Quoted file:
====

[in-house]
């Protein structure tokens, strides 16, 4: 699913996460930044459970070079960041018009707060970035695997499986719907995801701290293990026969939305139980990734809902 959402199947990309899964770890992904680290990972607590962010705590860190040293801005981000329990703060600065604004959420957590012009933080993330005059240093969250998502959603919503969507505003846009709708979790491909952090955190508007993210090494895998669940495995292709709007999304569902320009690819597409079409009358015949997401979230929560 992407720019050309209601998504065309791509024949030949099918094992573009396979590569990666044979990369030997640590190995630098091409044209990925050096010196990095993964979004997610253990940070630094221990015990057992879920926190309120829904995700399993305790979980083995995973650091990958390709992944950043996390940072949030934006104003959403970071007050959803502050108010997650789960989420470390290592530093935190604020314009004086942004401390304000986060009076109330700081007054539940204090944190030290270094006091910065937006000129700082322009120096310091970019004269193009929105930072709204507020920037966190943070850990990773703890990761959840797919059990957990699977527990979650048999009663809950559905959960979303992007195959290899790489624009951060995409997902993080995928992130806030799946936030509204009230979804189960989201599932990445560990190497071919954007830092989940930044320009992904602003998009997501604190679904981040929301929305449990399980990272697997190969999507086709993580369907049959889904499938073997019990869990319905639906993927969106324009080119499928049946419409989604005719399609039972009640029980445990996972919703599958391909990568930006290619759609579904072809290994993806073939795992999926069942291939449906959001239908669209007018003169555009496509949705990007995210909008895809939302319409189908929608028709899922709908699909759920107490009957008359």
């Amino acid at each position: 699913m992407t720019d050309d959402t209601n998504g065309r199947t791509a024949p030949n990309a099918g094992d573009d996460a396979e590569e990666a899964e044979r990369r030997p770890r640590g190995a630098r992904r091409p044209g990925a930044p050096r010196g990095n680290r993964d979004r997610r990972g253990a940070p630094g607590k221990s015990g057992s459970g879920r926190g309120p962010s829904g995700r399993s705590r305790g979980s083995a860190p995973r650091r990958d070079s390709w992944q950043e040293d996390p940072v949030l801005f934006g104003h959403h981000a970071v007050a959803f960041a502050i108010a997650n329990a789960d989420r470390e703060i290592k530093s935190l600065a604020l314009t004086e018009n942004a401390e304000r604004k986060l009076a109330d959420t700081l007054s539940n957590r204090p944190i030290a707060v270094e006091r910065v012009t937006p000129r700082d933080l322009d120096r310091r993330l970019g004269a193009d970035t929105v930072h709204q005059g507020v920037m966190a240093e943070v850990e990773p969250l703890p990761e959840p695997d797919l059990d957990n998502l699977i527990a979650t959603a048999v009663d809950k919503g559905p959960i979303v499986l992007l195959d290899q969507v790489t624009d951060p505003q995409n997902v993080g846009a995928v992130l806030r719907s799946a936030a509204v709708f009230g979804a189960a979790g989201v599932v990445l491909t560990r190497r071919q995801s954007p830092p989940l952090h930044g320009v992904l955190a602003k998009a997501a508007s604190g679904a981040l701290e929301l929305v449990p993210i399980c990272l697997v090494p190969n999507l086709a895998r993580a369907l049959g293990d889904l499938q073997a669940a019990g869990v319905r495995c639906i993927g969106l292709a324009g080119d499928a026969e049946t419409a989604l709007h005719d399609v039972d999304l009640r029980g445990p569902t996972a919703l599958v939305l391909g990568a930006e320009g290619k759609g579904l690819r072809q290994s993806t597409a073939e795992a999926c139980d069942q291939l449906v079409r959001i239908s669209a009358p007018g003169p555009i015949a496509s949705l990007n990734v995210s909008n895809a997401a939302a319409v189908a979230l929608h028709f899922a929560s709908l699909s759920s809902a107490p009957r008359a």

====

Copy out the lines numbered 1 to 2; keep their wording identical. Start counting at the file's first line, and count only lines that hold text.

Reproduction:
[in-house]
């Protein structure tokens, strides 16, 4: 699913996460930044459970070079960041018009707060970035695997499986719907995801701290293990026969939305139980990734809902 959402199947990309899964770890992904680290990972607590962010705590860190040293801005981000329990703060600065604004959420957590012009933080993330005059240093969250998502959603919503969507505003846009709708979790491909952090955190508007993210090494895998669940495995292709709007999304569902320009690819597409079409009358015949997401979230929560 992407720019050309209601998504065309791509024949030949099918094992573009396979590569990666044979990369030997640590190995630098091409044209990925050096010196990095993964979004997610253990940070630094221990015990057992879920926190309120829904995700399993305790979980083995995973650091990958390709992944950043996390940072949030934006104003959403970071007050959803502050108010997650789960989420470390290592530093935190604020314009004086942004401390304000986060009076109330700081007054539940204090944190030290270094006091910065937006000129700082322009120096310091970019004269193009929105930072709204507020920037966190943070850990990773703890990761959840797919059990957990699977527990979650048999009663809950559905959960979303992007195959290899790489624009951060995409997902993080995928992130806030799946936030509204009230979804189960989201599932990445560990190497071919954007830092989940930044320009992904602003998009997501604190679904981040929301929305449990399980990272697997190969999507086709993580369907049959889904499938073997019990869990319905639906993927969106324009080119499928049946419409989604005719399609039972009640029980445990996972919703599958391909990568930006290619759609579904072809290994993806073939795992999926069942291939449906959001239908669209007018003169555009496509949705990007995210909008895809939302319409189908929608028709899922709908699909759920107490009957008359």